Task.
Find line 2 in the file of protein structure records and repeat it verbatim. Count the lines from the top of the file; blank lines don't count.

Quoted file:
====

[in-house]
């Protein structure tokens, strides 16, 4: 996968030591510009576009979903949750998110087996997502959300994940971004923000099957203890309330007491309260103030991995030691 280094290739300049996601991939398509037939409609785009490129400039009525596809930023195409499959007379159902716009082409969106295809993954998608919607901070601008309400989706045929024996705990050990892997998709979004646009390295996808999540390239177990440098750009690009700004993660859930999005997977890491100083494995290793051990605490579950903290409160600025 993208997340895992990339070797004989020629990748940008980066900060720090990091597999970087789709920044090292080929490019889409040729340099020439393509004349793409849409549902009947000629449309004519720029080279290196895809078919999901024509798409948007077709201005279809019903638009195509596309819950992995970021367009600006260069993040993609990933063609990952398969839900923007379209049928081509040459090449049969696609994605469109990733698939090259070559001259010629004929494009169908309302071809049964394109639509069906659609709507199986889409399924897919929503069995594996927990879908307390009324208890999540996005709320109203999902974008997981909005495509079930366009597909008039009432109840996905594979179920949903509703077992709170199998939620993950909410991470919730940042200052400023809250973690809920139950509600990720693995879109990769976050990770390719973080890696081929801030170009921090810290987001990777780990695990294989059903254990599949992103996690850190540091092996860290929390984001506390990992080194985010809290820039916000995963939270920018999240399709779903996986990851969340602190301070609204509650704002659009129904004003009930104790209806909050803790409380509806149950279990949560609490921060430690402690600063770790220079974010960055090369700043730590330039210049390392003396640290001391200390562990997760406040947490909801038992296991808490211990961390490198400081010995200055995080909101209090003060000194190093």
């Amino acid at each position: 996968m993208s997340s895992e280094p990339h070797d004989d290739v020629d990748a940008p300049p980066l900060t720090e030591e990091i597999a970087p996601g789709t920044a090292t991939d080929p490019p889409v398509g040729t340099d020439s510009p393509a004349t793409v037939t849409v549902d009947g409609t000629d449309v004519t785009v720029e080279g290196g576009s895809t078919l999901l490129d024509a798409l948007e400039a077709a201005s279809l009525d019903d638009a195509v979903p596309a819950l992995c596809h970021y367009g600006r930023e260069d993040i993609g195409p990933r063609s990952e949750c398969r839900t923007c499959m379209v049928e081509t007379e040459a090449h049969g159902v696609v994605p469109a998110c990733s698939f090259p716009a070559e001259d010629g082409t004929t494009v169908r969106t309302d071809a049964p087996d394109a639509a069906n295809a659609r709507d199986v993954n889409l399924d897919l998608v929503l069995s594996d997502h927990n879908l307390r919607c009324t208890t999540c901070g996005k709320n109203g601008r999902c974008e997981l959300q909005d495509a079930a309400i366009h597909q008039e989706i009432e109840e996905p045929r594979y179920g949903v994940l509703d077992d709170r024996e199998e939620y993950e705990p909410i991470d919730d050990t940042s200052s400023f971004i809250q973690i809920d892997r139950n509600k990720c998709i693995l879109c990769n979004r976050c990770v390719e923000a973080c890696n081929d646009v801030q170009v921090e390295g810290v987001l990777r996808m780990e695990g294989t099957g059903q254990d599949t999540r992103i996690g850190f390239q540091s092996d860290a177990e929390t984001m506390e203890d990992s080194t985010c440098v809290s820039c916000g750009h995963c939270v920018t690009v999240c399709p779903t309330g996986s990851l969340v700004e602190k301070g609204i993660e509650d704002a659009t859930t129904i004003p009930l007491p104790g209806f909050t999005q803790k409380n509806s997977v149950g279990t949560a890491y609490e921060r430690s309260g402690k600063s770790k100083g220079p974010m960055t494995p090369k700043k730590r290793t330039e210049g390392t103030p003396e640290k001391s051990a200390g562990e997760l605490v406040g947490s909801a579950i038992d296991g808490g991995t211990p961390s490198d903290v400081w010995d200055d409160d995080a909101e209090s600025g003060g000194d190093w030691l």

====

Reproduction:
């Protein structure tokens, strides 16, 4: 996968030591510009576009979903949750998110087996997502959300994940971004923000099957203890309330007491309260103030991995030691 280094290739300049996601991939398509037939409609785009490129400039009525596809930023195409499959007379159902716009082409969106295809993954998608919607901070601008309400989706045929024996705990050990892997998709979004646009390295996808999540390239177990440098750009690009700004993660859930999005997977890491100083494995290793051990605490579950903290409160600025 993208997340895992990339070797004989020629990748940008980066900060720090990091597999970087789709920044090292080929490019889409040729340099020439393509004349793409849409549902009947000629449309004519720029080279290196895809078919999901024509798409948007077709201005279809019903638009195509596309819950992995970021367009600006260069993040993609990933063609990952398969839900923007379209049928081509040459090449049969696609994605469109990733698939090259070559001259010629004929494009169908309302071809049964394109639509069906659609709507199986889409399924897919929503069995594996927990879908307390009324208890999540996005709320109203999902974008997981909005495509079930366009597909008039009432109840996905594979179920949903509703077992709170199998939620993950909410991470919730940042200052400023809250973690809920139950509600990720693995879109990769976050990770390719973080890696081929801030170009921090810290987001990777780990695990294989059903254990599949992103996690850190540091092996860290929390984001506390990992080194985010809290820039916000995963939270920018999240399709779903996986990851969340602190301070609204509650704002659009129904004003009930104790209806909050803790409380509806149950279990949560609490921060430690402690600063770790220079974010960055090369700043730590330039210049390392003396640290001391200390562990997760406040947490909801038992296991808490211990961390490198400081010995200055995080909101209090003060000194190093």